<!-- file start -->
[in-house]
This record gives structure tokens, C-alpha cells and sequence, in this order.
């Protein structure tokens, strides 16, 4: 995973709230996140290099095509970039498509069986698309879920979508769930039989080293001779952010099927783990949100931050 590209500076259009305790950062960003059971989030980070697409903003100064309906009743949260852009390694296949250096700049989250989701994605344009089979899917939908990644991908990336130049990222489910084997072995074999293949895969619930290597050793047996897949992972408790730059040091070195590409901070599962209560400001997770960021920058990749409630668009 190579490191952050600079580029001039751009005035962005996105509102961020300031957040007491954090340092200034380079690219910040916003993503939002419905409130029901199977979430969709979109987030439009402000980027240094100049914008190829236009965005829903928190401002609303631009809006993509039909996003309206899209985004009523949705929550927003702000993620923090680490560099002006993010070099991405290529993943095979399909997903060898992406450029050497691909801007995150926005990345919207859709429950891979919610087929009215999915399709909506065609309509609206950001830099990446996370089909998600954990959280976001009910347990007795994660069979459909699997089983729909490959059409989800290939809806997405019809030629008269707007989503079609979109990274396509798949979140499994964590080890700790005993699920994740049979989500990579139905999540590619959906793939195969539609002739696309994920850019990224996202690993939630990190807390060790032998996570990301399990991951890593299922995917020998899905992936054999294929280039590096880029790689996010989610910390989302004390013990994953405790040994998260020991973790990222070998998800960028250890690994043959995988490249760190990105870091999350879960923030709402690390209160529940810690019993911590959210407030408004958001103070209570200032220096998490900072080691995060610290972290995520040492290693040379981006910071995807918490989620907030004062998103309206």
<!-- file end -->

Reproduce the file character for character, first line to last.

[in-house]
This record gives structure tokens, C-alpha cells and sequence, in this order.
């Protein structure tokens, strides 16, 4: 995973709230996140290099095509970039498509069986698309879920979508769930039989080293001779952010099927783990949100931050 590209500076259009305790950062960003059971989030980070697409903003100064309906009743949260852009390694296949250096700049989250989701994605344009089979899917939908990644991908990336130049990222489910084997072995074999293949895969619930290597050793047996897949992972408790730059040091070195590409901070599962209560400001997770960021920058990749409630668009 190579490191952050600079580029001039751009005035962005996105509102961020300031957040007491954090340092200034380079690219910040916003993503939002419905409130029901199977979430969709979109987030439009402000980027240094100049914008190829236009965005829903928190401002609303631009809006993509039909996003309206899209985004009523949705929550927003702000993620923090680490560099002006993010070099991405290529993943095979399909997903060898992406450029050497691909801007995150926005990345919207859709429950891979919610087929009215999915399709909506065609309509609206950001830099990446996370089909998600954990959280976001009910347990007795994660069979459909699997089983729909490959059409989800290939809806997405019809030629008269707007989503079609979109990274396509798949979140499994964590080890700790005993699920994740049979989500990579139905999540590619959906793939195969539609002739696309994920850019990224996202690993939630990190807390060790032998996570990301399990991951890593299922995917020998899905992936054999294929280039590096880029790689996010989610910390989302004390013990994953405790040994998260020991973790990222070998998800960028250890690994043959995988490249760190990105870091999350879960923030709402690390209160529940810690019993911590959210407030408004958001103070209570200032220096998490900072080691995060610290972290995520040492290693040379981006910071995807918490989620907030004062998103309206």